The Affordances of New Media for Social Change
Both Communications studies and Rhetoric and Composition studies have explored the power of new media, internet networking and their affordances for social movements. The work of Cynthia Selfe explores how new media creates an environment where students compose for audiences both inside and outside the classroom. But with the recent revolutions in Tunisia and Egypt, the world bore witness to an event where social media, news media, and multimodal rhetoric are applied within a specific context—and with nation changing results. In light of this I will pursue the question: What can the revolutions in Tunisia and Egypt teach us about the affordances of new media?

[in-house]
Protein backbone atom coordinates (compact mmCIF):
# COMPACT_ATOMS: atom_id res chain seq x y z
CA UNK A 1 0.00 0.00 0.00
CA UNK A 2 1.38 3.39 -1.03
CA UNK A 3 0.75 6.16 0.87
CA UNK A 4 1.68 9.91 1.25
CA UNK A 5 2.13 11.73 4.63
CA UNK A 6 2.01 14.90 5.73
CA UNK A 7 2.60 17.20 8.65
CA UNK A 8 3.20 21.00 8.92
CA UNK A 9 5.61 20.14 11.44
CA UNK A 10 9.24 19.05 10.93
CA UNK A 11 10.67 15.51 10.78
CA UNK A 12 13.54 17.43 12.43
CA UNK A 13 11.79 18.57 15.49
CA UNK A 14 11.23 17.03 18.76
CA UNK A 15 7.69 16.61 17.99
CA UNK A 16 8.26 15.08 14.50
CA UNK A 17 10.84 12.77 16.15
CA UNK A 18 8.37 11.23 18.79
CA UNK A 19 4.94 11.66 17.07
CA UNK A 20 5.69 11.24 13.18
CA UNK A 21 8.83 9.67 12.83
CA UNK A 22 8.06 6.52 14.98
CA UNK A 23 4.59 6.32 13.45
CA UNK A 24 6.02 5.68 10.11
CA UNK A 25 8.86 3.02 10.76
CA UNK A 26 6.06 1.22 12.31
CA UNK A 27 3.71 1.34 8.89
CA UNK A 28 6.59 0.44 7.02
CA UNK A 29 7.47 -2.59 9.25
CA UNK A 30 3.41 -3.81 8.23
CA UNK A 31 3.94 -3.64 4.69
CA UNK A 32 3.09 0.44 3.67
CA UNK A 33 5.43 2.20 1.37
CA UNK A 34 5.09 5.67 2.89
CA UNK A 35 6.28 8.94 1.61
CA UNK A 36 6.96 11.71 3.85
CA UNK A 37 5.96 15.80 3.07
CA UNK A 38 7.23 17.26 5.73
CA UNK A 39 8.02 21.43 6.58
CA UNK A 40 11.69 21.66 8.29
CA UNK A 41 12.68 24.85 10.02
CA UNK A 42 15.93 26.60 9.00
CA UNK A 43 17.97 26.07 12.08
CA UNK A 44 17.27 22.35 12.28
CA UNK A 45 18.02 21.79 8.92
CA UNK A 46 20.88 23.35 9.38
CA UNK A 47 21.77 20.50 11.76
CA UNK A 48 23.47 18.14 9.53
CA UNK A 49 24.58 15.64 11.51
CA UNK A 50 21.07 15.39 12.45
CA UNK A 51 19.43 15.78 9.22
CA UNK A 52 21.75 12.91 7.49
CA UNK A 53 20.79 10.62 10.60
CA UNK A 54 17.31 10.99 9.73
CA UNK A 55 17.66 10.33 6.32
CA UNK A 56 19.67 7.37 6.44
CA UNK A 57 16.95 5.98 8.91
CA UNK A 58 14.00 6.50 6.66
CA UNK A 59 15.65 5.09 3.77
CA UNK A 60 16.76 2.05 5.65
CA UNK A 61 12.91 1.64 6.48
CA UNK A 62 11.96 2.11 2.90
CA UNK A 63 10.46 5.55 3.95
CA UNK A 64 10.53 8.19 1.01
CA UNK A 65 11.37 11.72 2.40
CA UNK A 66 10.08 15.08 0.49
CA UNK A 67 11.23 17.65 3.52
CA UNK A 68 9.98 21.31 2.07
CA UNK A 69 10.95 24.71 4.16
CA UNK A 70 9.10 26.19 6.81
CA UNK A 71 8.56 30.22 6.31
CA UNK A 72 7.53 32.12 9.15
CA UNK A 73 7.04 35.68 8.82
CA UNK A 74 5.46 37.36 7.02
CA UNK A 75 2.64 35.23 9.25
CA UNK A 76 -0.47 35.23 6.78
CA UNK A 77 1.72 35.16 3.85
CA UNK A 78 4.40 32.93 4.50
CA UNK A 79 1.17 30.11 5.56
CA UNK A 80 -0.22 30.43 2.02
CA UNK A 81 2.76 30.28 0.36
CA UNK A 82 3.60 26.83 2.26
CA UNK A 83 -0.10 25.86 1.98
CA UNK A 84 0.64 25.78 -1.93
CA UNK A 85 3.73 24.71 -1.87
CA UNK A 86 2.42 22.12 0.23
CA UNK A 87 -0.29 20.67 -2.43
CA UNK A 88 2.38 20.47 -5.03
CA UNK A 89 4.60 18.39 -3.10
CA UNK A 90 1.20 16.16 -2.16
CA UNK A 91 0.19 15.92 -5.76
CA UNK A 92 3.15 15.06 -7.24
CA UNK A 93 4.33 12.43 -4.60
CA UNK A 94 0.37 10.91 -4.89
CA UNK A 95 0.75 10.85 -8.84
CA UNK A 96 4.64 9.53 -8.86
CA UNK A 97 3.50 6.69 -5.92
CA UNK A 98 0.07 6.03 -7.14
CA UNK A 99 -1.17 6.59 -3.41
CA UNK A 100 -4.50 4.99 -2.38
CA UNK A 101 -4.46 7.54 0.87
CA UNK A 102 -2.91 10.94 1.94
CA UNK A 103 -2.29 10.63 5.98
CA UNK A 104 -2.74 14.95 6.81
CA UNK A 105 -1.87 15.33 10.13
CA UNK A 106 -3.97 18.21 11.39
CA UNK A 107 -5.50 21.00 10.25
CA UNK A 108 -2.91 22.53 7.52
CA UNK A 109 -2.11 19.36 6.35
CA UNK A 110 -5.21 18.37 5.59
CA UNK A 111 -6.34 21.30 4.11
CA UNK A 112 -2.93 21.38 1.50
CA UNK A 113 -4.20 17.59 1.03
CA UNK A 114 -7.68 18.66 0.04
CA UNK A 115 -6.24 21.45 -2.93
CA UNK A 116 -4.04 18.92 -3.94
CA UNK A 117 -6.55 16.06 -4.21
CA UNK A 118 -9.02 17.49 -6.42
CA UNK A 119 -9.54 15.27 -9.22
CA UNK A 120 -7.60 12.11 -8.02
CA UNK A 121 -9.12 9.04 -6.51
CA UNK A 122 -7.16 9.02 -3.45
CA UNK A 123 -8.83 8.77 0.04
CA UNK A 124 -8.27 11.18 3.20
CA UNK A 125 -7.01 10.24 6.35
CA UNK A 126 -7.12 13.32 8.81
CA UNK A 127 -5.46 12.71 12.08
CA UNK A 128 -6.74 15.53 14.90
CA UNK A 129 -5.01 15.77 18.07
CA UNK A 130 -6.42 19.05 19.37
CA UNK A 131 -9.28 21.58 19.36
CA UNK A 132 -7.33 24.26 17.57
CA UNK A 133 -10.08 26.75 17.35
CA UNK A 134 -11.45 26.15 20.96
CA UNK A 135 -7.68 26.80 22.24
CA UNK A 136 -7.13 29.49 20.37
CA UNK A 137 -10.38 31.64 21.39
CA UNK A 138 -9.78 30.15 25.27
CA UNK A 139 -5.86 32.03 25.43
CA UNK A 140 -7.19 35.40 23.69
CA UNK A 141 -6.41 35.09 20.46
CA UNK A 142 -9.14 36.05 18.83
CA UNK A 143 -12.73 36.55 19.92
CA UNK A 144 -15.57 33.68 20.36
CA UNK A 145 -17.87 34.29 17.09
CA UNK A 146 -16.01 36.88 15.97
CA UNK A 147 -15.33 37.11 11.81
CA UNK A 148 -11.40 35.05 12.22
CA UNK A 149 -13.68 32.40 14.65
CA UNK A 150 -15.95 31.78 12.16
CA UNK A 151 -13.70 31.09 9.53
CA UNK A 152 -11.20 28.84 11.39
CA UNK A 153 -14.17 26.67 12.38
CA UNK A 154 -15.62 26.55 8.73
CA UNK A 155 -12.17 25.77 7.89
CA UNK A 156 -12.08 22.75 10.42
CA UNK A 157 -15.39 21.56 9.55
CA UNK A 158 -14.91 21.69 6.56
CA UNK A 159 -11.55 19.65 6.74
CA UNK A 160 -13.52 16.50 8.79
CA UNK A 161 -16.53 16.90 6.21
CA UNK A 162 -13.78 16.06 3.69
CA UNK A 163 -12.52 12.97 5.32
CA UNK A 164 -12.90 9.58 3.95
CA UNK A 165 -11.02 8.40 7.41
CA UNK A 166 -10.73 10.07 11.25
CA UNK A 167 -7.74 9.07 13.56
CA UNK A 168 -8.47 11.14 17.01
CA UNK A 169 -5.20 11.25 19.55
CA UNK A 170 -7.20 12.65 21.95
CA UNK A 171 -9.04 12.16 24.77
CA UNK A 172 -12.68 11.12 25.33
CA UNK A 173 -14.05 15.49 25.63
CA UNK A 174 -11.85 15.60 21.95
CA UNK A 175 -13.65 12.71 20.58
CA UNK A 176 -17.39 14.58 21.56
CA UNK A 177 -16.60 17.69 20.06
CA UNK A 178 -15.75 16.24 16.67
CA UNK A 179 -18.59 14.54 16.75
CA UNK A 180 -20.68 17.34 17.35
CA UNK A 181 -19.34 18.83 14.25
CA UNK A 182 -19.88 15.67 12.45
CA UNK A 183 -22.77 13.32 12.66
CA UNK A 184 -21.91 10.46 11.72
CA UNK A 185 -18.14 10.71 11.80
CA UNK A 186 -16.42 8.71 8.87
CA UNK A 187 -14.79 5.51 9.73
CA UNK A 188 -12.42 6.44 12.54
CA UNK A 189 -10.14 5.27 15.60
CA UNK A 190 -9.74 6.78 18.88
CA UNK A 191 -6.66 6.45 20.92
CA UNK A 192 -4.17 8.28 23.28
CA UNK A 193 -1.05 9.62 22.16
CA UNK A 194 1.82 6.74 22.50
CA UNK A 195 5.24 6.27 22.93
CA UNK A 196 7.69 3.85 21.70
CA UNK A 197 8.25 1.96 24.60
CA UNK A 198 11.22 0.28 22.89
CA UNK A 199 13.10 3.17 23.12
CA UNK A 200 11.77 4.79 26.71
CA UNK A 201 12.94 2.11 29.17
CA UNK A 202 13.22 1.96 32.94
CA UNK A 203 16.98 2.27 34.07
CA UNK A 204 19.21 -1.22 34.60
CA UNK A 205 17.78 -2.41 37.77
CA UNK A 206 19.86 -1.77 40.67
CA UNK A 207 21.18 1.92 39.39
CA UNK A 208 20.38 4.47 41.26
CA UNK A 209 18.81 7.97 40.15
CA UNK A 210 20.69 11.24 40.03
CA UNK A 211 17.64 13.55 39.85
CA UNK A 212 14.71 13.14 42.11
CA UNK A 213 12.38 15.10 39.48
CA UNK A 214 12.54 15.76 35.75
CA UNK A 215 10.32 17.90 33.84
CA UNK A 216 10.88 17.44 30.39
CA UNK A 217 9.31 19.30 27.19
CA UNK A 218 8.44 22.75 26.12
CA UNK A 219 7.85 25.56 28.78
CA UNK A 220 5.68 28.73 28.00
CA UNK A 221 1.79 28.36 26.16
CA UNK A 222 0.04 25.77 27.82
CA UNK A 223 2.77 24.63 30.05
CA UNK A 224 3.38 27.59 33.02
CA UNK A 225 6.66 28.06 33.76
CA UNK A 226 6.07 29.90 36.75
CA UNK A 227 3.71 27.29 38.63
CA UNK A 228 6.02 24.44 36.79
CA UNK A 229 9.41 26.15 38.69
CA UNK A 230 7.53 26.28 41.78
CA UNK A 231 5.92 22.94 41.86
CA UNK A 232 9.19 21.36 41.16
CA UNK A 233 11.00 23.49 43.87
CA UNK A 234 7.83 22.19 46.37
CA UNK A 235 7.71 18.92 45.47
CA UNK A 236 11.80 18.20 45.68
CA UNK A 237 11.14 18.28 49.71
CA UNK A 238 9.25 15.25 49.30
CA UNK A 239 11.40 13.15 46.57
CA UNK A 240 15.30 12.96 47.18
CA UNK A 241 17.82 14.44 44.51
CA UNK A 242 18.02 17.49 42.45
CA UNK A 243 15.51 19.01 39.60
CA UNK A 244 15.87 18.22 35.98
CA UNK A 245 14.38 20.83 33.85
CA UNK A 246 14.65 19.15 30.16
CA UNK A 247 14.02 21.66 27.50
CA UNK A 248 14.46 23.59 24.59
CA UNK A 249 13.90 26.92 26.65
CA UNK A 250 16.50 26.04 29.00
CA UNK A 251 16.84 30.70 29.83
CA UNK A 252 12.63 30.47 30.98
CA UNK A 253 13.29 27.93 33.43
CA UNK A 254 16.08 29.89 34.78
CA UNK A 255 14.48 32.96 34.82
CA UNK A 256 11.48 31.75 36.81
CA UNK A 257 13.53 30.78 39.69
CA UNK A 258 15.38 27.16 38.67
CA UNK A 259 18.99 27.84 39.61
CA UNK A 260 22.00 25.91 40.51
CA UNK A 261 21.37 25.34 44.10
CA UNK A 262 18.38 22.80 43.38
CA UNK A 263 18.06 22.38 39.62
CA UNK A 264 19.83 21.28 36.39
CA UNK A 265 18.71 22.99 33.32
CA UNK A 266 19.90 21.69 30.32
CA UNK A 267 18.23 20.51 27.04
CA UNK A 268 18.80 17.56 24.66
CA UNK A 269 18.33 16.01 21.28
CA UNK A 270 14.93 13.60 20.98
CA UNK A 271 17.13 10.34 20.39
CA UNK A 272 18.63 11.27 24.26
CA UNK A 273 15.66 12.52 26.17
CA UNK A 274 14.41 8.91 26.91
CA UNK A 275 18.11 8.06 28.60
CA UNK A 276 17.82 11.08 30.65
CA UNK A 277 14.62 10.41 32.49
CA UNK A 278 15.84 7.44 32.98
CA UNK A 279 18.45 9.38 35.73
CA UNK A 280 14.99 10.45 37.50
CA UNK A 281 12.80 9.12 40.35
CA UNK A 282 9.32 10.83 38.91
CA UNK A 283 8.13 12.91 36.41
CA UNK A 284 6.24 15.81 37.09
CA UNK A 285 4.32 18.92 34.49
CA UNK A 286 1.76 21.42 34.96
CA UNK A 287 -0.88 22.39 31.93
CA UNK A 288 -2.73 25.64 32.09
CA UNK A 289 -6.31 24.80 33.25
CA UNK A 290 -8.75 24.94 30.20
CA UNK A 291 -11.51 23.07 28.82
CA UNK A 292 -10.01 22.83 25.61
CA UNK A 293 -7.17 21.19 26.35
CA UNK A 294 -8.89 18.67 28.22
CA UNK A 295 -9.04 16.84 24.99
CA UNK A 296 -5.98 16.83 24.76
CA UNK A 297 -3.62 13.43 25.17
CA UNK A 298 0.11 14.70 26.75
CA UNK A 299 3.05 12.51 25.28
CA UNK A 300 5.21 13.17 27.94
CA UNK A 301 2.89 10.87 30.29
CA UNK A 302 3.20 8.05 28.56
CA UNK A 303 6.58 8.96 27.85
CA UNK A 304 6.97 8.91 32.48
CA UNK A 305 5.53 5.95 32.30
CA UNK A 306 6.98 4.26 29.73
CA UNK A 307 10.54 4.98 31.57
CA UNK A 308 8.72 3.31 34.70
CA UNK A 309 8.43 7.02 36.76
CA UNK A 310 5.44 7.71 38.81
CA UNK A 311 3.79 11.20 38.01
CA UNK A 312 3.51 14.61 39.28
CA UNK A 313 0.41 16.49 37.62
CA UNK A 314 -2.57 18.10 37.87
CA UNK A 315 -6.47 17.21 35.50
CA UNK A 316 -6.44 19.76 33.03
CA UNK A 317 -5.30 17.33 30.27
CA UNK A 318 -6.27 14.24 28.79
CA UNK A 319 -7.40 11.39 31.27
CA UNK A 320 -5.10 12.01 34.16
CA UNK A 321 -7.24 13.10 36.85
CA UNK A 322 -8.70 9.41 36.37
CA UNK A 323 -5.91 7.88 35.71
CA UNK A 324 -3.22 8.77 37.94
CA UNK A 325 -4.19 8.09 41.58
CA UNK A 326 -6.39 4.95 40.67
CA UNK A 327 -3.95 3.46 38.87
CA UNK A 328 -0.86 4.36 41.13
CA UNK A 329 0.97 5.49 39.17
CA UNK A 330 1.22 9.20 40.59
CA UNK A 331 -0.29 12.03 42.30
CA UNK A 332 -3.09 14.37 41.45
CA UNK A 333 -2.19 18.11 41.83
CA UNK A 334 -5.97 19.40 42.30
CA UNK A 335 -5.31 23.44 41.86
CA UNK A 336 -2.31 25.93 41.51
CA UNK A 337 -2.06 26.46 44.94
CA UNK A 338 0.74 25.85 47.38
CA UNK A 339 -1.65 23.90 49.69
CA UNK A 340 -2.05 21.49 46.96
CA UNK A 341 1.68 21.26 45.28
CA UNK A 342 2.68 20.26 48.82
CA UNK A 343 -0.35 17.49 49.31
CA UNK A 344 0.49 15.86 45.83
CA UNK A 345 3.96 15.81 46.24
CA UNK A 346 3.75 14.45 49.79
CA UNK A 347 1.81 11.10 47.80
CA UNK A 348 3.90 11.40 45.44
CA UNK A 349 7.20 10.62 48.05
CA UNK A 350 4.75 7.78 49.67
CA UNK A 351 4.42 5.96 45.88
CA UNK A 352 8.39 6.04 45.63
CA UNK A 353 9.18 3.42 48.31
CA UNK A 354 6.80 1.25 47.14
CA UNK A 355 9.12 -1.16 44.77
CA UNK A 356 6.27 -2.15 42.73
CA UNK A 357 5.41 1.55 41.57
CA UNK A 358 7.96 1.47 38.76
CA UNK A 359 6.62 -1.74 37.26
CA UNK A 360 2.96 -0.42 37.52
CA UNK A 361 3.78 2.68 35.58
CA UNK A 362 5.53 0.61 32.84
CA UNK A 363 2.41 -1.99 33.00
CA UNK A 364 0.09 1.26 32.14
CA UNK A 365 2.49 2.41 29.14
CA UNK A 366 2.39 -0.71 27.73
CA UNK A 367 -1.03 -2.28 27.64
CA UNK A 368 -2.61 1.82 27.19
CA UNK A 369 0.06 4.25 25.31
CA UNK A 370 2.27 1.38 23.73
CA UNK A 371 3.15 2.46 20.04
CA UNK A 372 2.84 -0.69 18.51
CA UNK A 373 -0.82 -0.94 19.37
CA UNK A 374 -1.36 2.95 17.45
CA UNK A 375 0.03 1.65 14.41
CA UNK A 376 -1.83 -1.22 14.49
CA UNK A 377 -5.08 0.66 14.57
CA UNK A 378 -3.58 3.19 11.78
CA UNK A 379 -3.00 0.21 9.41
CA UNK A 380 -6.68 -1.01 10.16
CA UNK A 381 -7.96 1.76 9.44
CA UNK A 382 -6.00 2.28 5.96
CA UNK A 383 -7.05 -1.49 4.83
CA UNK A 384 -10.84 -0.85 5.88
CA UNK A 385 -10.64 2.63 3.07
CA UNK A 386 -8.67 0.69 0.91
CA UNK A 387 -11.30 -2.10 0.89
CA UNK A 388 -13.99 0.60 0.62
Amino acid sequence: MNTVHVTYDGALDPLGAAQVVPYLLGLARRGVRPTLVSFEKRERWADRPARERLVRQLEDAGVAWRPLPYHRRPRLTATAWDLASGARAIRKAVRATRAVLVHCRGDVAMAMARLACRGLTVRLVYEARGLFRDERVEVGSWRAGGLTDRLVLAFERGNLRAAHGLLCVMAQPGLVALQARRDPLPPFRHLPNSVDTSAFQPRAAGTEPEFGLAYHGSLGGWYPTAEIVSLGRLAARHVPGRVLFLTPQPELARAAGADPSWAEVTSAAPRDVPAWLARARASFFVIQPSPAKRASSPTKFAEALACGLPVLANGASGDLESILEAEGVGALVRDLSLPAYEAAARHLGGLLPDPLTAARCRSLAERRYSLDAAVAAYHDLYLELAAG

My analysis begins with Mouhammed Izzari, who set himself on fire to protest his perceived unfair treatment at the hands of Tunisian law enforcement. This image was propagated through both blogs and articles composed by news media groups such as Al Jeezera and the BBC, as well as social media sites Facebook and Twitter. These media outlets afforded people a network to share rhetoric that combined text and image as well as help rally support and coordinate their protesting efforts. I will provide examples of digital news media coverage as well as rhetoric composed by the people of Tunisia and Egypt, which I obtained from Facebook groups supporting the movement. By grounding theory within this event, and exploring the relationship between affordances of new media and civic engagement in particular, we can recognize that the Arab world may have taught us a valuable lesson in composing with new media for social change.